I waved my hands a bit when I said
Make model output default values, and include these as a special experiment
which it sounds like wouldn’t work for MOM6 as it currently works, but is also a laudable goal as it is super useful to determine when parameters deviate from the default.
Having a system where user-settable parameter defaults are defined in a file which is either read at run-time, or used to generate code at compile time (like spud?) would make discoverability a lot easier.
That’s right. Being able to also reverse from a database to a configuration is probably good for most cases, but knowing the full set of available parameters is a slightly different problem. I guess part of this is also knowing what the parameters do. I suppose for MOM5, it’s probably possible to point to some section of the book, but at least a documentation string for the parameter would be more useful than its configuration key in the model.
Possibly a combination of both? Clearly for the majority of your proposed uses, you want to see what was used for the actual run. Perhaps my point was that given we’d be resorting to hunting for parameters in the code, why not change the code to be friendlier for discoverability, while not necessarily affecting existing workflows. This could also help to avoid possible issues: currently, the docstring for a parameter is provided when you request that parameter. If you request the same parameter from different modules, you should make sure you’re documenting it in the same way, or that updates to this documentation are synchronised.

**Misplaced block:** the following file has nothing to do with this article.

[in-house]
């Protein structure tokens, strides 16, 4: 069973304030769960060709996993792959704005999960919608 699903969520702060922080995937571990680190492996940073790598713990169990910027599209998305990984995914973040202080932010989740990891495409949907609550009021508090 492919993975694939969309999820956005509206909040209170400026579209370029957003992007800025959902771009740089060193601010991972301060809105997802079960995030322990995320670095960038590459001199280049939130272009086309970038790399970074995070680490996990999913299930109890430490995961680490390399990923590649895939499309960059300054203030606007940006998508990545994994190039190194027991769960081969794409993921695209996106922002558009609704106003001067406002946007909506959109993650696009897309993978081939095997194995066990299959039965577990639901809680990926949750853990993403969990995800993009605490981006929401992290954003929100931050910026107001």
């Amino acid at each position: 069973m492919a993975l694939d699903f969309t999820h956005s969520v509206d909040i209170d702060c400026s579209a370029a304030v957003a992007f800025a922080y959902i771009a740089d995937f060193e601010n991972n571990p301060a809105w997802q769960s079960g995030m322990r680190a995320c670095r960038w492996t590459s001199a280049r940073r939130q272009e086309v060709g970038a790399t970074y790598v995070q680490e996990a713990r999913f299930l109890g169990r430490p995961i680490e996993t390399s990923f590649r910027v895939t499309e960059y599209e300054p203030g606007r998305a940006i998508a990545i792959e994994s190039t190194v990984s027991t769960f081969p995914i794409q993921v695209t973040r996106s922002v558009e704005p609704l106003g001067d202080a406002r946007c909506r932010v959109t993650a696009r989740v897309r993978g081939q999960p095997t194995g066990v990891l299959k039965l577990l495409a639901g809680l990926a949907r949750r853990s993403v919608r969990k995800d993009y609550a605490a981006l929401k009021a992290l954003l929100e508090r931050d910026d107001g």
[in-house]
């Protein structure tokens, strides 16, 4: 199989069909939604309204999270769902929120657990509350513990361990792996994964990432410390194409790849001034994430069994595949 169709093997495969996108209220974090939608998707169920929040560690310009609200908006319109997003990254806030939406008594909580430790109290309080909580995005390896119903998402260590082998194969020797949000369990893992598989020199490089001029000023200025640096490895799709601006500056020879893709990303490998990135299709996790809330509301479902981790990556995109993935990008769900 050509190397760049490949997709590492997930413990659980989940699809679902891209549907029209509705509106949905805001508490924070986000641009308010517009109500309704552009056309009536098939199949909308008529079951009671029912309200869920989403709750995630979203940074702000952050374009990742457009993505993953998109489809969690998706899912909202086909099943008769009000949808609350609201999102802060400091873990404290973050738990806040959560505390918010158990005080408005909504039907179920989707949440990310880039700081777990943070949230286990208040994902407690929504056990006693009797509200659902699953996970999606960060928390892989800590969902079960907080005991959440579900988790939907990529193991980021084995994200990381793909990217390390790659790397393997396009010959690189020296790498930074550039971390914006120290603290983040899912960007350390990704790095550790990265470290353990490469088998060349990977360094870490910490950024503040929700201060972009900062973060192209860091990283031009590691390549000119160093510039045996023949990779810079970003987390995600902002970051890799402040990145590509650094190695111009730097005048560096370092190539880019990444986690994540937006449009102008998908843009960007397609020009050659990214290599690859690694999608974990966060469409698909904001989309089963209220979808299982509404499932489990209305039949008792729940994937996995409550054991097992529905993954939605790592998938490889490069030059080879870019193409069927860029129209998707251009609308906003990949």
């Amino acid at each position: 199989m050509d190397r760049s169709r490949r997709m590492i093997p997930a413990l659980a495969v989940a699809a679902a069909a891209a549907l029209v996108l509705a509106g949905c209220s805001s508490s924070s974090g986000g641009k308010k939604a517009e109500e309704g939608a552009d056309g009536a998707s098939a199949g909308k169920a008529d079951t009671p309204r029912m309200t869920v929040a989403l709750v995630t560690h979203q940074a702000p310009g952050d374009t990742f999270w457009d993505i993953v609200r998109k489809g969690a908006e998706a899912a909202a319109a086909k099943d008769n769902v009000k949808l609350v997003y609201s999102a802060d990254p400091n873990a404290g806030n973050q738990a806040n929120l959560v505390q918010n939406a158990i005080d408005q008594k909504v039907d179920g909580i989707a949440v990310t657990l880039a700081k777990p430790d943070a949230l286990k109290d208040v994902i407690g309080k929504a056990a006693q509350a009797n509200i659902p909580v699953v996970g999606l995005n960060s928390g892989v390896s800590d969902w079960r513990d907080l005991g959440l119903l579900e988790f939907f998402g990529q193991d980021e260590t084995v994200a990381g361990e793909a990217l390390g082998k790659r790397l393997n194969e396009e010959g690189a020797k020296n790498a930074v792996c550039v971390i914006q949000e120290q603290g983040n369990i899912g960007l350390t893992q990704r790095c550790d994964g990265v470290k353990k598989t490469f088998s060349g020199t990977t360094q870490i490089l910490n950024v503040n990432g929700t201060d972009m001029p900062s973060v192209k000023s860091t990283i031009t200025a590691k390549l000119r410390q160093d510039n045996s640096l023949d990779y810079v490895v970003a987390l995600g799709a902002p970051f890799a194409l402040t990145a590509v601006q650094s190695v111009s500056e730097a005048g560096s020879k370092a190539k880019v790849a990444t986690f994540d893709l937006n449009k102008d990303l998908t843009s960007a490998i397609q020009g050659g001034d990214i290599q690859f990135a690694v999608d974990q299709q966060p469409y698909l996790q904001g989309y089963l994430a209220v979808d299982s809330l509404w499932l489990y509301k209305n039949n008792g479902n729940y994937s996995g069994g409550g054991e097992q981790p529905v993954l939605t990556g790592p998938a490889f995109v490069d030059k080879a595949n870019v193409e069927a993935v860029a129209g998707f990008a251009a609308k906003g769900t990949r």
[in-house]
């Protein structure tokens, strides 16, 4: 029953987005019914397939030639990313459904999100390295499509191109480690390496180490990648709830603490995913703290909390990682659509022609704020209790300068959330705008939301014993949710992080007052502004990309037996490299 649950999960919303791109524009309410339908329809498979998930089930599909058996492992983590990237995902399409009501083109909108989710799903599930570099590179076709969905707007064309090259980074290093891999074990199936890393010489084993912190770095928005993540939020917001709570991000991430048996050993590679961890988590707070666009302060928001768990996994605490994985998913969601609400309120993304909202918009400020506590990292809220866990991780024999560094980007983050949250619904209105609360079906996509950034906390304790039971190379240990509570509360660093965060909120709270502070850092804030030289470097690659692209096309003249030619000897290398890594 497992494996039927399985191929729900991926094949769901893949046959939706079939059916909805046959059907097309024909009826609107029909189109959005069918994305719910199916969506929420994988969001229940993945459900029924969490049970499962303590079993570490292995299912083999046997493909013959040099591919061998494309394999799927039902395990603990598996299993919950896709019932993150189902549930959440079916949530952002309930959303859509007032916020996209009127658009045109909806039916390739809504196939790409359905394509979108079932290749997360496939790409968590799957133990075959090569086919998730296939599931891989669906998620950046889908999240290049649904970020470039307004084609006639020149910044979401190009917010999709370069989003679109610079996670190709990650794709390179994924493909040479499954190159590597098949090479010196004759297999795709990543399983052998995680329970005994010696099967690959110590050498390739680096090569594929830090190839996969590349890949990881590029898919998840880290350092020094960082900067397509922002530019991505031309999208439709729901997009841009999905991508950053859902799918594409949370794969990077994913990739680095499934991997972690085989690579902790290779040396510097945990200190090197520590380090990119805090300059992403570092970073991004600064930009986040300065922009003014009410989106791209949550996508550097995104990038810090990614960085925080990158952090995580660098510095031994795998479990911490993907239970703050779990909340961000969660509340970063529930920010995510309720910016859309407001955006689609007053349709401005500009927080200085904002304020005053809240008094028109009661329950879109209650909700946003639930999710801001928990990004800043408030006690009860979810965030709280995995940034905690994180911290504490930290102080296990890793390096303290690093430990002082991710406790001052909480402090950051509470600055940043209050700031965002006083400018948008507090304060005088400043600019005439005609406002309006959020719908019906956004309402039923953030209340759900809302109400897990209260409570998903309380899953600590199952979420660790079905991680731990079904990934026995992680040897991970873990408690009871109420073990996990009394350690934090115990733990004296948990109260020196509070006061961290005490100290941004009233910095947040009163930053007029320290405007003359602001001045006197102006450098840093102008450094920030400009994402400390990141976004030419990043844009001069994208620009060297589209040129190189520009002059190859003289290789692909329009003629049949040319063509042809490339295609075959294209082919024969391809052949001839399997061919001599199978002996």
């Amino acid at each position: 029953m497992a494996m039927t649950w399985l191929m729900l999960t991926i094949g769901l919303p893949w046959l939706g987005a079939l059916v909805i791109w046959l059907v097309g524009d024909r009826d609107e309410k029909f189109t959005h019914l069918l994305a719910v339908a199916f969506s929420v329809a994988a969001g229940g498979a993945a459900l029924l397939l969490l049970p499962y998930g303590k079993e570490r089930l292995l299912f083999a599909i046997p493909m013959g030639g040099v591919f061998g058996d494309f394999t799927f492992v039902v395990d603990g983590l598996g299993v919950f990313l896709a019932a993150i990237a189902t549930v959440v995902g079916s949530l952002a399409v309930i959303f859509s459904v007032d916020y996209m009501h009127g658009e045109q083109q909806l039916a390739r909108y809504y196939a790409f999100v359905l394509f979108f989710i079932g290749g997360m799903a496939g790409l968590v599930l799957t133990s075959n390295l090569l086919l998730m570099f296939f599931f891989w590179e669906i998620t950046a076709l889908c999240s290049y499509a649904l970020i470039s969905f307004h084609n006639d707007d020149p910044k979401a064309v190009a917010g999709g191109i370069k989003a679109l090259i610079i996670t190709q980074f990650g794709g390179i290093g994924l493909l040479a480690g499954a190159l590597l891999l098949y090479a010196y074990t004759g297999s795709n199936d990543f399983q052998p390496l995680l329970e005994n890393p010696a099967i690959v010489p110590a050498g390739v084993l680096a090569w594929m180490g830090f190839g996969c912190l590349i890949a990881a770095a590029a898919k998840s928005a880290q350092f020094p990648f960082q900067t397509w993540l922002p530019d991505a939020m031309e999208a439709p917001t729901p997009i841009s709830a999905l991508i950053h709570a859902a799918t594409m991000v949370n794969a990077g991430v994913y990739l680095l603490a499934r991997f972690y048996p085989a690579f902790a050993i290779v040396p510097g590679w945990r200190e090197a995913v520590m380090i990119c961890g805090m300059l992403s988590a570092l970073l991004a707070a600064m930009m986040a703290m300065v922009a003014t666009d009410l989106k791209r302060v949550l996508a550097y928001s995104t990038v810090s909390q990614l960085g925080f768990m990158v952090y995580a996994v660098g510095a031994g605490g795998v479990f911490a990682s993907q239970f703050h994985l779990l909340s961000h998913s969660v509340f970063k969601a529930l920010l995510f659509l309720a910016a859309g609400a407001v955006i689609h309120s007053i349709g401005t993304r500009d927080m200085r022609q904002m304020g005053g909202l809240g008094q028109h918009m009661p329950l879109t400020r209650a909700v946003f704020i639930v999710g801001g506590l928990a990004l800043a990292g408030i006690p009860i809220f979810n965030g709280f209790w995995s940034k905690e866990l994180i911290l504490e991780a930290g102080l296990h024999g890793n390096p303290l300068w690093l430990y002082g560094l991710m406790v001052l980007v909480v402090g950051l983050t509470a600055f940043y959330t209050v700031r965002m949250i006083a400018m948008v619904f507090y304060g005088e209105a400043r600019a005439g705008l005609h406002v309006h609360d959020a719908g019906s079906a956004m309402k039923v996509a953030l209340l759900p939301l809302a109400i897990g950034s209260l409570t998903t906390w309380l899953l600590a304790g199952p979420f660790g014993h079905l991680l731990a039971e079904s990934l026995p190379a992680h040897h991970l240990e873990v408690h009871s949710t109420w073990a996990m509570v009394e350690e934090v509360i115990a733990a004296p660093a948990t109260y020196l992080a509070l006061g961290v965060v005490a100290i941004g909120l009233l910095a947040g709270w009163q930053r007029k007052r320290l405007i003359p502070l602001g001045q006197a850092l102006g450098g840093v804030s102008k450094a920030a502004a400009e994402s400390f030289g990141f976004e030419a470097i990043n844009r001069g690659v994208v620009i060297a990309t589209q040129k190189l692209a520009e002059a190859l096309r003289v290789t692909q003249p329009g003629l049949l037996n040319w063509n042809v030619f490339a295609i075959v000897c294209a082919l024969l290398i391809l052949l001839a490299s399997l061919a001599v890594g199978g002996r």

Do you mean to use this as a mechanism for querying the default values? I guess at least MOM6 has the advantage of including these defaults in the MOM_parameter_doc.all (as opposed to the MOM_parameter_doc.short, which only includes those parameters which deviate from the default). I feel like something along these lines should be included as a baseline in a model: you want to know what parameters were actually used in all cases!
Definitely. At the very least reverse-engineering the parameters from the run outputs will be required to document a run unless the engineering to set the parameters also spits out some nice machine-readable parameter file (entirely possible and desirable as you say).
This is also model dependent. New models that are still being actively developed would definitely be a target for modifications such as this (MOM6, CICE6), but the case for doing this for mature models in maintenance mode (MOM5, CICE5) is not so strong. So a reverse-engineered solution might be the right one in that case.
Absolutely. So what I was suggesting is redundant for MOM6, but the older models might benefit from something like that.
Agreed that this would be a useful capability to have, if it can be done without inordinate effort. Model inputs (e.g. hashes from manifests) could also be useful to have in a DB, as would information on run resource use.
I’ve made attempts in this direction (detailed below), but a DB would make this sort of info easier to make use of.
However these give an incomplete picture as they’re based on nml input files and don’t include the default values. Also some parameters are subject to a master switch that can make their values irrelevant.